Real-life Sci-Fi world 11: Kalgash, a planet in permanent daytime (from Asimov’s Nightfall)

Isaac Asimov‘s sci-fi stories are one reason I wanted to become an astronomer (I talked about this in a recent interview). So I’m a little sad to shoot down a classic….

Nightfall is a classic Asimov story (and later, novel). The residents of a planet called Kalgash live in system of six stars that leaves the planet in permanent daytime or at least twilight.  The rest of the Universe is invisible because it is never dark enough for the stars to come out, except for once every 2049 years when darkness falls (and everyone goes nuts!).

Let’s build Kalgash’s planetary/star system and see how it compares to the one proposed by Asimov.  In this post I’ll take the setup in Nightfall at face value and see whether it makes sense (spoiler: not so much).  In my next post I’ll create a couple of reasonable alternative systems that could indeed work.  Be prepared: Kalgash System 3 will be amazing (and reminiscent of the Ultimate Engineered Solar System).

Here is what we know from Nightfall (the book). On Kalgash it never gets dark.  There is always at least one “Sun” in the sky, although the brightness is not constant.  For our purposes, let’s assume that at all times there is a star that’s at least, say, 1% of the Sun’s brightness.  That is bright enough to drown out the stars (constellation-type stars, that is).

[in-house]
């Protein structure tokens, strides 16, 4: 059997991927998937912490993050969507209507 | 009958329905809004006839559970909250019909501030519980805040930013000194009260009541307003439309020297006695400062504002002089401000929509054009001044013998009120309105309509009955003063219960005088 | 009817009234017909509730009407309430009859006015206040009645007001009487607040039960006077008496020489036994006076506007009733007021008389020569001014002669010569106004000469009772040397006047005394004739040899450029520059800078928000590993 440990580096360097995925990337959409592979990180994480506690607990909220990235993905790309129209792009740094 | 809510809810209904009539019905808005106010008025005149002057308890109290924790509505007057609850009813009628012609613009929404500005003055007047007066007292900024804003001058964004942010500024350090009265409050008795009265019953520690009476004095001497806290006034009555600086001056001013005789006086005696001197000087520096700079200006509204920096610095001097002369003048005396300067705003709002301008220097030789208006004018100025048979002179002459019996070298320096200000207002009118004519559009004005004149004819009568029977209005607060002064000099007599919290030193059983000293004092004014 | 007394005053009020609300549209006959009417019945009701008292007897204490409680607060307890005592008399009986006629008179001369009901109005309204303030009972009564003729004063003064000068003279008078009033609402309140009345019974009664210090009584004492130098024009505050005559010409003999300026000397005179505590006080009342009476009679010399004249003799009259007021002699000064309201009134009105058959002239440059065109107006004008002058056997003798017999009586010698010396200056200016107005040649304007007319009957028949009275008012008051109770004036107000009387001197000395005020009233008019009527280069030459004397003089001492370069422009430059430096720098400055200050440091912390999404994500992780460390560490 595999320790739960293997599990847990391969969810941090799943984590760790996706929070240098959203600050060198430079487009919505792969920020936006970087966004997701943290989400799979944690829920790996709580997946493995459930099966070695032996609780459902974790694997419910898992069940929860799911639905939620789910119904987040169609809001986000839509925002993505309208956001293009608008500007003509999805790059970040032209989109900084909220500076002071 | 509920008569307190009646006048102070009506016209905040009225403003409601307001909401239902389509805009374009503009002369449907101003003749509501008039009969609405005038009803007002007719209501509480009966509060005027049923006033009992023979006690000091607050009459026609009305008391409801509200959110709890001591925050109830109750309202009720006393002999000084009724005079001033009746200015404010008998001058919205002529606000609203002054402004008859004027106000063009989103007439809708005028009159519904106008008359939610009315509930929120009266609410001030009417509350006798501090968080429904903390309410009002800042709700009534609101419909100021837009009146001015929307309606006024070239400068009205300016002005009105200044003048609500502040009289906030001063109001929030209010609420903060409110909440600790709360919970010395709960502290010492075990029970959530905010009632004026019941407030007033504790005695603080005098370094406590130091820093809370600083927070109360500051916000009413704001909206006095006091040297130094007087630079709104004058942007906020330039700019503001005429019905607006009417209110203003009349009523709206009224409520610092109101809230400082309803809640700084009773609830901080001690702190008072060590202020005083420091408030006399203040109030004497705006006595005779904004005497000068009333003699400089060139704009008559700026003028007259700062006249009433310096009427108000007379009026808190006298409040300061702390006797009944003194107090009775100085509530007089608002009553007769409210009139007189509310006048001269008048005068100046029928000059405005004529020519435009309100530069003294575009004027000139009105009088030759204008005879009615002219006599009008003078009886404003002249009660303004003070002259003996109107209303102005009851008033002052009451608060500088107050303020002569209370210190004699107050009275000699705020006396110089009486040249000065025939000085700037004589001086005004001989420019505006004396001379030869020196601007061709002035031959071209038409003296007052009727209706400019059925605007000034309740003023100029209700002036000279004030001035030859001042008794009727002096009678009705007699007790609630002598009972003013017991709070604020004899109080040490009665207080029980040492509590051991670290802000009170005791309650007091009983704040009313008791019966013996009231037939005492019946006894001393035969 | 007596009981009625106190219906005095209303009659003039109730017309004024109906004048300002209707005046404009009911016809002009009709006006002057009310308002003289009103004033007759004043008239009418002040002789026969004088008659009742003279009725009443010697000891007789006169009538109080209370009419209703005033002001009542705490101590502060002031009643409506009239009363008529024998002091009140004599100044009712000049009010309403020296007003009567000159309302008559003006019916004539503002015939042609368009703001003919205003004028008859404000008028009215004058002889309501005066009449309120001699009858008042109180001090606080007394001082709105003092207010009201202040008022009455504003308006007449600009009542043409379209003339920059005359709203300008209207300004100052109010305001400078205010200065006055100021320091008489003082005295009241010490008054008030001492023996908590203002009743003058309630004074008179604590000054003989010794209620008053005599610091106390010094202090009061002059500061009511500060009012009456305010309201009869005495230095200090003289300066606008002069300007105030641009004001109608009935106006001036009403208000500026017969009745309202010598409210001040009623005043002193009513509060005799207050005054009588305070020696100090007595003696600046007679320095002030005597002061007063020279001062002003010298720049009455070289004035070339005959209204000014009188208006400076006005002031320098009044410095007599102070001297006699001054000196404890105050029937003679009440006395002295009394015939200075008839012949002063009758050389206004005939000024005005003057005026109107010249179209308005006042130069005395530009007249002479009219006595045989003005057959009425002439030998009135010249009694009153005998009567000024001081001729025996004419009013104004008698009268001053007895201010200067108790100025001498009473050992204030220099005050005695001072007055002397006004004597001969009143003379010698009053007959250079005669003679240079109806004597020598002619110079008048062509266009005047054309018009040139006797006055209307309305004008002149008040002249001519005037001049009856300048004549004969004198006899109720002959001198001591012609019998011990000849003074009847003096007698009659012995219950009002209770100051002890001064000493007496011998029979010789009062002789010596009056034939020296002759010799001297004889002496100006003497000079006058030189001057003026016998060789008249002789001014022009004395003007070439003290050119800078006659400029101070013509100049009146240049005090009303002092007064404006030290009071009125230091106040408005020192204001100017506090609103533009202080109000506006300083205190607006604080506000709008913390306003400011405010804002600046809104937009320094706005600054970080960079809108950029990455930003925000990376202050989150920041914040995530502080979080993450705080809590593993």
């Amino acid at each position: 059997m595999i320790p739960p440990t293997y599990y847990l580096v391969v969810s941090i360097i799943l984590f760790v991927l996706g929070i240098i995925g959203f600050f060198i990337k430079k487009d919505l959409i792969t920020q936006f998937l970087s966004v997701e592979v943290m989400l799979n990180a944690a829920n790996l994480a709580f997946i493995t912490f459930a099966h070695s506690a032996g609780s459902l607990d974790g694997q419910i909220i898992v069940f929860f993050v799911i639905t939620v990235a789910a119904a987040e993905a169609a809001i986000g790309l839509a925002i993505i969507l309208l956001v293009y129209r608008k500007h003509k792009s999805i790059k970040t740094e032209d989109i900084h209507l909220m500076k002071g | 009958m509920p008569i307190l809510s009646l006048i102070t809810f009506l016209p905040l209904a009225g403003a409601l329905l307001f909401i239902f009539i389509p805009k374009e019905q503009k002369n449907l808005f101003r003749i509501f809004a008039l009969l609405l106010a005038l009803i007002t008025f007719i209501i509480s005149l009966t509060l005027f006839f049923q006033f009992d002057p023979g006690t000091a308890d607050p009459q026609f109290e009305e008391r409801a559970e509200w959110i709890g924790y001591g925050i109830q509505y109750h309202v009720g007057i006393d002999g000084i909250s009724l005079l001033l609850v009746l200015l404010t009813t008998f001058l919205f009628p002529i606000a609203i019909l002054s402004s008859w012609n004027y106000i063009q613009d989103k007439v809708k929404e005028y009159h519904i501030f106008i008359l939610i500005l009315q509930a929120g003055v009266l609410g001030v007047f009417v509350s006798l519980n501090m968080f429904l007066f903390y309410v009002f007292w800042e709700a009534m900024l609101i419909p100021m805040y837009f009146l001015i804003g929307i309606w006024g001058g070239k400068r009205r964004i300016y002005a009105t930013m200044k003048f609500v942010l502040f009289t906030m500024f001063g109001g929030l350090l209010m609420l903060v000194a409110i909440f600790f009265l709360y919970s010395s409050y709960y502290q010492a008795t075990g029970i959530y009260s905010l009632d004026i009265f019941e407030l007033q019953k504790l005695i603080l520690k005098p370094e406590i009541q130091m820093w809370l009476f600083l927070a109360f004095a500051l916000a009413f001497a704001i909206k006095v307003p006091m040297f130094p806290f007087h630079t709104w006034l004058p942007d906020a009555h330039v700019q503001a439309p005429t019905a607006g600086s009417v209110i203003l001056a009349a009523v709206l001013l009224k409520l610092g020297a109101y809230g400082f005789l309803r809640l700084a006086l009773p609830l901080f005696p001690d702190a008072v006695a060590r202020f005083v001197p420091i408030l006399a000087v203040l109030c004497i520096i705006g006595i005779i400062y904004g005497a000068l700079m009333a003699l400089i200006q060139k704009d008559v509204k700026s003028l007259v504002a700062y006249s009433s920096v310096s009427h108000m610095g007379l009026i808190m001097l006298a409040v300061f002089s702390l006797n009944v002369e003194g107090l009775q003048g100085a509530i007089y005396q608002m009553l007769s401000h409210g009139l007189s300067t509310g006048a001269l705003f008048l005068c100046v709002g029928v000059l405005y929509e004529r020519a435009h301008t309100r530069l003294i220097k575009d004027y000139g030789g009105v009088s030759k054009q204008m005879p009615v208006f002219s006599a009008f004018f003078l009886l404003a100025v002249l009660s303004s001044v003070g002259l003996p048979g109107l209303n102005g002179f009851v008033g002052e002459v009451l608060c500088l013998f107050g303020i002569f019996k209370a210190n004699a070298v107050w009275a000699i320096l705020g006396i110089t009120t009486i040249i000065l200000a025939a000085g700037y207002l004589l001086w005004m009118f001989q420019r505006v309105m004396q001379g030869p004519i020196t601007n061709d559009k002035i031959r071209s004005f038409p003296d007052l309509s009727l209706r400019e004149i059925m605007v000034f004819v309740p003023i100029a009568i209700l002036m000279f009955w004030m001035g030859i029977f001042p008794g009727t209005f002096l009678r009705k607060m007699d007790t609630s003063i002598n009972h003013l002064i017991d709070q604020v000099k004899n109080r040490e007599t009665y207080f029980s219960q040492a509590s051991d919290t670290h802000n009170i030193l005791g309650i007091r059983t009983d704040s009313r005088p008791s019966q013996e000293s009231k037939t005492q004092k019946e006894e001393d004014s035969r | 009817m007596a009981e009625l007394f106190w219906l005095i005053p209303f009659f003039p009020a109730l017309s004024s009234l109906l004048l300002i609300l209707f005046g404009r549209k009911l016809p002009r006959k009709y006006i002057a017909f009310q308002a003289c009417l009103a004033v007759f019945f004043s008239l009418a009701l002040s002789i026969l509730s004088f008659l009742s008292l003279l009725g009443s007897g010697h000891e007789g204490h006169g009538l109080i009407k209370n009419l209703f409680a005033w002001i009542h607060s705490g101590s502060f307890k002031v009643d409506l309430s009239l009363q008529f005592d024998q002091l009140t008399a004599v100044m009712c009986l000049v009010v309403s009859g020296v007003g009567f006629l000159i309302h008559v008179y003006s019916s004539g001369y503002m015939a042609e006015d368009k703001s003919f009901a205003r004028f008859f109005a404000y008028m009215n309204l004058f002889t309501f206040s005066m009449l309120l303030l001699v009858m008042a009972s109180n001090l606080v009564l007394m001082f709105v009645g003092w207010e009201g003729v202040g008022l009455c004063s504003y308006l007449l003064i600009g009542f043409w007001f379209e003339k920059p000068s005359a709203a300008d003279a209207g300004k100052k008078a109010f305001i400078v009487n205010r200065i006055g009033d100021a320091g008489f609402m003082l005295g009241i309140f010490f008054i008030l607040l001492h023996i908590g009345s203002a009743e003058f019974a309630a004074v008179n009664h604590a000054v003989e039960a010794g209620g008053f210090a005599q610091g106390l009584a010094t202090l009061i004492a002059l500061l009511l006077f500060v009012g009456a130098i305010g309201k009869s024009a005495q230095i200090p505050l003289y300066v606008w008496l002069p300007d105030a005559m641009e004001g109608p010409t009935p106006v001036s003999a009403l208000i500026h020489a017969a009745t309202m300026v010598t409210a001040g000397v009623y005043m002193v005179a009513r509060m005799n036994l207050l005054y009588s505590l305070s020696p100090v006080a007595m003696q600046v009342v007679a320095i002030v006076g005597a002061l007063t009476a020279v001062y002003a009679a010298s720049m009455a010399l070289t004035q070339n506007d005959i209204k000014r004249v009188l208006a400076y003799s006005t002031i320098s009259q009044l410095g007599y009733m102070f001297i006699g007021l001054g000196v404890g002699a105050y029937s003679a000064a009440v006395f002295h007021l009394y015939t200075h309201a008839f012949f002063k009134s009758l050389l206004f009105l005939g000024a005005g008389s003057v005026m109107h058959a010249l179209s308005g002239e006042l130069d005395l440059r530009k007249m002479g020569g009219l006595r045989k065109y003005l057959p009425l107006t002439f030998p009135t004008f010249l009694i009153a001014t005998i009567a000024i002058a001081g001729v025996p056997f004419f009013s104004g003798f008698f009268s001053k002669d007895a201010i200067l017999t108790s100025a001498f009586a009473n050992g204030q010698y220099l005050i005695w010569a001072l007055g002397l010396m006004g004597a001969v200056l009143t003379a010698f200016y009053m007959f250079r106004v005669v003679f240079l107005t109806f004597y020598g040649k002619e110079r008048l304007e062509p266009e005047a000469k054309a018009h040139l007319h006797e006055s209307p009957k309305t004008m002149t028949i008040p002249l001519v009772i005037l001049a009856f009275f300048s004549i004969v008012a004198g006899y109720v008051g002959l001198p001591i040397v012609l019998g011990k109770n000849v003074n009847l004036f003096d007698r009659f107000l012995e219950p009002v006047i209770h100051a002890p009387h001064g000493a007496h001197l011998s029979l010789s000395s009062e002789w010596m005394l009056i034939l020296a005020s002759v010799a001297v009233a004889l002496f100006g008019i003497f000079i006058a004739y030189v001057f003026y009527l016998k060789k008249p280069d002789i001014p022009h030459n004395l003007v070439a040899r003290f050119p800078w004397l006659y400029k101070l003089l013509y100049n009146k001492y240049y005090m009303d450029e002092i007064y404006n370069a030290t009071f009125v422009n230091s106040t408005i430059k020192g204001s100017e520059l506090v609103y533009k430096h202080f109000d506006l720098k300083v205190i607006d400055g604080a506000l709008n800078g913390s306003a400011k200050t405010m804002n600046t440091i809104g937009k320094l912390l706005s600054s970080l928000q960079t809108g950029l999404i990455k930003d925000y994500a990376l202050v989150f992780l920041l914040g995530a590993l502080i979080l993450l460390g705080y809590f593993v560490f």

The Kalgash system contains six stars. The central star (called Onos) is similar to the Sun, and Kalgash’s orbit is similar to Earth’s.  There is a binary pair of bluish stars (Trey and Patru) about 10 times farther away.  There is another binary pair of whitish stars (Tano and Sitha) that is just 10% farther away than the bluish pair.  Finally, there is a red dwarf star called Dovim whose exact position is not clear.  However, Dovim plays a key role: it is the one star in the sky when Kalgash’s distant moon (called Kalgash 2) eclipses it once every 2049 years, sending the planet into chaos. None of the stars orbits is wider than about 15 Astronomical Units (AU; the Earth-Sun distance).